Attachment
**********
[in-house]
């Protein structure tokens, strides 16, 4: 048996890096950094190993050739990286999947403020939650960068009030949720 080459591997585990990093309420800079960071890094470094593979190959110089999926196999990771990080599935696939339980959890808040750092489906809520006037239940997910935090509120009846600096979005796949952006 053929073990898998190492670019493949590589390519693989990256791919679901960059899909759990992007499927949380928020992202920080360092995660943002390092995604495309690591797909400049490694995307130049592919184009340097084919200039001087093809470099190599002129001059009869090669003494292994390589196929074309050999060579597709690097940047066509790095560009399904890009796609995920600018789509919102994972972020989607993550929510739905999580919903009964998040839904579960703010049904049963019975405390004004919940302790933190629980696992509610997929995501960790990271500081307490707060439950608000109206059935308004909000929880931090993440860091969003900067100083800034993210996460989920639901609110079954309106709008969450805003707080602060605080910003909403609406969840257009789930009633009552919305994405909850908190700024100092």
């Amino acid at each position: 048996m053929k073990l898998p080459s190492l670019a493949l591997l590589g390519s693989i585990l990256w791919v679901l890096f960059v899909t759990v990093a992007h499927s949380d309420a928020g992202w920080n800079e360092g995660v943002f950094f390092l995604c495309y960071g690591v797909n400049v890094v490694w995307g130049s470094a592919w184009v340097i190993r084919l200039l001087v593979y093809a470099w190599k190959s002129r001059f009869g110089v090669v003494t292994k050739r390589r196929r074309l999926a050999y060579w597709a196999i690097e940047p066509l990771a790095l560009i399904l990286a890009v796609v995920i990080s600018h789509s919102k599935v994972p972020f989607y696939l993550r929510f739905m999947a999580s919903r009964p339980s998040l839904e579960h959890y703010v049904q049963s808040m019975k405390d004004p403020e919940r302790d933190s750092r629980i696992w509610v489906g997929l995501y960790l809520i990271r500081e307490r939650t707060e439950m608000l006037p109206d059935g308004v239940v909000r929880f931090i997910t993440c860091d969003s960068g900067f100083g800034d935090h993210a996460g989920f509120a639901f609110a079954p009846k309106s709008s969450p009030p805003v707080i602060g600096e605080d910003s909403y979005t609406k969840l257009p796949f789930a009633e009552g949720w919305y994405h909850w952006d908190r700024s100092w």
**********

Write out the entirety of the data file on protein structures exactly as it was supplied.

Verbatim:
[in-house]
């Protein structure tokens, strides 16, 4: 048996890096950094190993050739990286999947403020939650960068009030949720 080459591997585990990093309420800079960071890094470094593979190959110089999926196999990771990080599935696939339980959890808040750092489906809520006037239940997910935090509120009846600096979005796949952006 053929073990898998190492670019493949590589390519693989990256791919679901960059899909759990992007499927949380928020992202920080360092995660943002390092995604495309690591797909400049490694995307130049592919184009340097084919200039001087093809470099190599002129001059009869090669003494292994390589196929074309050999060579597709690097940047066509790095560009399904890009796609995920600018789509919102994972972020989607993550929510739905999580919903009964998040839904579960703010049904049963019975405390004004919940302790933190629980696992509610997929995501960790990271500081307490707060439950608000109206059935308004909000929880931090993440860091969003900067100083800034993210996460989920639901609110079954309106709008969450805003707080602060605080910003909403609406969840257009789930009633009552919305994405909850908190700024100092």
């Amino acid at each position: 048996m053929k073990l898998p080459s190492l670019a493949l591997l590589g390519s693989i585990l990256w791919v679901l890096f960059v899909t759990v990093a992007h499927s949380d309420a928020g992202w920080n800079e360092g995660v943002f950094f390092l995604c495309y960071g690591v797909n400049v890094v490694w995307g130049s470094a592919w184009v340097i190993r084919l200039l001087v593979y093809a470099w190599k190959s002129r001059f009869g110089v090669v003494t292994k050739r390589r196929r074309l999926a050999y060579w597709a196999i690097e940047p066509l990771a790095l560009i399904l990286a890009v796609v995920i990080s600018h789509s919102k599935v994972p972020f989607y696939l993550r929510f739905m999947a999580s919903r009964p339980s998040l839904e579960h959890y703010v049904q049963s808040m019975k405390d004004p403020e919940r302790d933190s750092r629980i696992w509610v489906g997929l995501y960790l809520i990271r500081e307490r939650t707060e439950m608000l006037p109206d059935g308004v239940v909000r929880f931090i997910t993440c860091d969003s960068g900067f100083g800034d935090h993210a996460g989920f509120a639901f609110a079954p009846k309106s709008s969450p009030p805003v707080i602060g600096e605080d910003s909403y979005t609406k969840l257009p796949f789930a009633e009552g949720w919305y994405h909850w952006d908190r700024s100092w």